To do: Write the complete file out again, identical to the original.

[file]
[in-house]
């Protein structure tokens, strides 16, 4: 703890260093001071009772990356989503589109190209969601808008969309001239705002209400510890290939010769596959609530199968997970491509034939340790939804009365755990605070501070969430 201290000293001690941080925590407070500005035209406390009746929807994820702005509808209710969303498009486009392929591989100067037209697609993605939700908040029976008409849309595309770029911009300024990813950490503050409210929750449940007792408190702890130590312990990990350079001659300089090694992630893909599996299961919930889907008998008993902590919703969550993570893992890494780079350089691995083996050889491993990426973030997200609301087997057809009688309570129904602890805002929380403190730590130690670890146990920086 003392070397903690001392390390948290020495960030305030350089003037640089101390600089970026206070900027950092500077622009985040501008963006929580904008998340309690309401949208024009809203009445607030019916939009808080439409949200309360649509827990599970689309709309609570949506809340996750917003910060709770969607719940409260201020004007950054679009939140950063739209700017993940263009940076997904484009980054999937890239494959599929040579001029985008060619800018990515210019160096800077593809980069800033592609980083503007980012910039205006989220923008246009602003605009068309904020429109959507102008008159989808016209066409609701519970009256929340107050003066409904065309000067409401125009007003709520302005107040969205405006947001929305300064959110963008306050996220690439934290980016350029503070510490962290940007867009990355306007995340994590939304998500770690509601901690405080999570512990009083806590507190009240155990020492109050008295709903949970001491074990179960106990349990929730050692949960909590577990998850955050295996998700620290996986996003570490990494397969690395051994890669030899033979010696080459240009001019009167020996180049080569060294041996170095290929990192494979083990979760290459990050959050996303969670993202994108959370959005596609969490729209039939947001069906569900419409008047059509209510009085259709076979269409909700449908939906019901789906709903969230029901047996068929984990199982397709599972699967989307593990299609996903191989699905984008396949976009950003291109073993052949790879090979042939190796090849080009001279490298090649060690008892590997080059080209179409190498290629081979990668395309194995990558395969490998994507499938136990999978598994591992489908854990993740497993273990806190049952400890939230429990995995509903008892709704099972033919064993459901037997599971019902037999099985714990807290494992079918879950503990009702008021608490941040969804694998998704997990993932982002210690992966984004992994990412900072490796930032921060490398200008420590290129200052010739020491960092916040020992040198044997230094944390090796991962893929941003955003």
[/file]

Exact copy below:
[in-house]
């Protein structure tokens, strides 16, 4: 703890260093001071009772990356989503589109190209969601808008969309001239705002209400510890290939010769596959609530199968997970491509034939340790939804009365755990605070501070969430 201290000293001690941080925590407070500005035209406390009746929807994820702005509808209710969303498009486009392929591989100067037209697609993605939700908040029976008409849309595309770029911009300024990813950490503050409210929750449940007792408190702890130590312990990990350079001659300089090694992630893909599996299961919930889907008998008993902590919703969550993570893992890494780079350089691995083996050889491993990426973030997200609301087997057809009688309570129904602890805002929380403190730590130690670890146990920086 003392070397903690001392390390948290020495960030305030350089003037640089101390600089970026206070900027950092500077622009985040501008963006929580904008998340309690309401949208024009809203009445607030019916939009808080439409949200309360649509827990599970689309709309609570949506809340996750917003910060709770969607719940409260201020004007950054679009939140950063739209700017993940263009940076997904484009980054999937890239494959599929040579001029985008060619800018990515210019160096800077593809980069800033592609980083503007980012910039205006989220923008246009602003605009068309904020429109959507102008008159989808016209066409609701519970009256929340107050003066409904065309000067409401125009007003709520302005107040969205405006947001929305300064959110963008306050996220690439934290980016350029503070510490962290940007867009990355306007995340994590939304998500770690509601901690405080999570512990009083806590507190009240155990020492109050008295709903949970001491074990179960106990349990929730050692949960909590577990998850955050295996998700620290996986996003570490990494397969690395051994890669030899033979010696080459240009001019009167020996180049080569060294041996170095290929990192494979083990979760290459990050959050996303969670993202994108959370959005596609969490729209039939947001069906569900419409008047059509209510009085259709076979269409909700449908939906019901789906709903969230029901047996068929984990199982397709599972699967989307593990299609996903191989699905984008396949976009950003291109073993052949790879090979042939190796090849080009001279490298090649060690008892590997080059080209179409190498290629081979990668395309194995990558395969490998994507499938136990999978598994591992489908854990993740497993273990806190049952400890939230429990995995509903008892709704099972033919064993459901037997599971019902037999099985714990807290494992079918879950503990009702008021608490941040969804694998998704997990993932982002210690992966984004992994990412900072490796930032921060490398200008420590290129200052010739020491960092916040020992040198044997230094944390090796991962893929941003955003």